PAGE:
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Suncrest Residence in Orcas Island, Washington, a peaceful retreat by Heliotrope Architects

Project name:
Suncrest Residence
Architecture firm:
Heliotrope Architects
Orcas Island, Washington, USA
Sean Airhart, Benjamin Benschneider. Video by Juan Benavides/Filmatica
Principal architect:
Design team:
Interior design:
Heliotrope Architects with the Owners
Built area:
3000 ft²
Site area:
26 acre
Design year:
Completion year:
Civil engineer:
Structural engineer:
Swenson Say Faget
Environmental & MEP:
Garden Artisan
Heliotrope Architects
Tools used:
Concrete, Wood, Glass, Steel and Zinc
Residential › House

Heliotrope Architects designs Suncrest, an idyllic island retreat on Orcas Island, which is part of the San Juan Islands archipelago that sits in the Salish Sea/Strait of Juan de Fuca between the USA and Canada.

This 3,000-square-foot retreat residence is located on a 26-acre site comprised of a mature Douglas fir and Pacific madrone forest, with occasional rocky clearings and several small ponds. The clients sought a home that minimized site impacts, that utilized their favorite materials (wood and concrete), and that connected them intimately with the land and the view.  

The home is positioned where the forest gives way to a large rocky clearing with views to the Salish Sea, a waterway straddling the United States and Canada. The house is wrapped around a prominent rock outcropping and carefully situated to require a minimum of tree removal. The long, narrow footprint of the home allows every room a view of the sea while also retaining a strong connection to the surrounding forest. The low-slung curving form helps to nestle the house into the landscape itself.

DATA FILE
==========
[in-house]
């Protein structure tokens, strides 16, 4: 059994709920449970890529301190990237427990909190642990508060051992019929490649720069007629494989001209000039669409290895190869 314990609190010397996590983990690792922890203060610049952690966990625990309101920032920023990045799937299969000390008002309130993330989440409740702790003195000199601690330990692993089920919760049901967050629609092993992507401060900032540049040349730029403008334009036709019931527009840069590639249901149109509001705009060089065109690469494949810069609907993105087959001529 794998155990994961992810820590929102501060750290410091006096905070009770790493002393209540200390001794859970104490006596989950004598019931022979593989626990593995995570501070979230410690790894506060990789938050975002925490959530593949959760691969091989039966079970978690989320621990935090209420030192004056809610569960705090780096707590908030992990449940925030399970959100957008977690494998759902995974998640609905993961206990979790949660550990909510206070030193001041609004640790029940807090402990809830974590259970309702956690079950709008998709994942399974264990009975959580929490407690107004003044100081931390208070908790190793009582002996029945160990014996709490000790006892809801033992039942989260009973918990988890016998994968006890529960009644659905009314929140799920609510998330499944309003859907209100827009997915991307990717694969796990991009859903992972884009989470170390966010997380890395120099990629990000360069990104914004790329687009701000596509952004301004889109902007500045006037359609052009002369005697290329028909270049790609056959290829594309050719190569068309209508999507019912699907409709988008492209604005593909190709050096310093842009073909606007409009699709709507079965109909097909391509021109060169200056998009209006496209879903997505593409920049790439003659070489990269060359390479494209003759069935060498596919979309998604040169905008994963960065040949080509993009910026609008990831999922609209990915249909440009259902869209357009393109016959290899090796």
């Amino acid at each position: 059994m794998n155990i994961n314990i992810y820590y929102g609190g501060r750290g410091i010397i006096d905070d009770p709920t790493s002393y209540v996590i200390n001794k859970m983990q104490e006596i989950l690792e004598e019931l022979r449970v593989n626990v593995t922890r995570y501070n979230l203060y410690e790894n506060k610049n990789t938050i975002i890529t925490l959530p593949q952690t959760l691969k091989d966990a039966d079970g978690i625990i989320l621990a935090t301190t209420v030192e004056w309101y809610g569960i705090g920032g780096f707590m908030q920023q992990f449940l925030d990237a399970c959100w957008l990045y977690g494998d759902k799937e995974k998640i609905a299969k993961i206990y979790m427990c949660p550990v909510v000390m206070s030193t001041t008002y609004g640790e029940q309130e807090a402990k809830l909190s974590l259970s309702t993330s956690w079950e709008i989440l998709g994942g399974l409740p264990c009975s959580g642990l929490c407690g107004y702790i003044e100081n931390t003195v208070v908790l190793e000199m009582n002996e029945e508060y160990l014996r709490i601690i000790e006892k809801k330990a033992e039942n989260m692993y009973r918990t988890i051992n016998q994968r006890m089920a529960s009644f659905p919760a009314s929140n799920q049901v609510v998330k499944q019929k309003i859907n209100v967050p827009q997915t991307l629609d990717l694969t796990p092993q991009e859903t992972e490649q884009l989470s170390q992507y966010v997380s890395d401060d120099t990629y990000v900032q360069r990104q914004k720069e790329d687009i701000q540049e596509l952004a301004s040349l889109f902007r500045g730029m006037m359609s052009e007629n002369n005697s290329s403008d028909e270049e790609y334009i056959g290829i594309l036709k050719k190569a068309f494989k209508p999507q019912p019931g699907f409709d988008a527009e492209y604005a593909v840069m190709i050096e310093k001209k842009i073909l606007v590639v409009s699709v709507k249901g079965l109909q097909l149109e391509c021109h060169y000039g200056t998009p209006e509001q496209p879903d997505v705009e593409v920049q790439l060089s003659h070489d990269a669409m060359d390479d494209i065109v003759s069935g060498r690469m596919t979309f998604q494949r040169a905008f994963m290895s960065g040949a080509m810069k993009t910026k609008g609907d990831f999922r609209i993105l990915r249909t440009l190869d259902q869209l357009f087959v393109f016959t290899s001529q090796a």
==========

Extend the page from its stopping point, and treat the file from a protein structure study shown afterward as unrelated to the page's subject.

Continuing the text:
The material palette was chosen to harmonize with the colors and textures of the natural surroundings and consists of wood from the forest (Douglas fir and madrone), concrete, zinc, steel and glass. The interiors serve as a neutral background to the art featured throughout the home, most of which is the work of the owner.

Strict site access protocols were put in place for the duration of construction in order to minimize site disturbance, and the landscape has been carefully restored to a natural state.

By Liliana Alvarez

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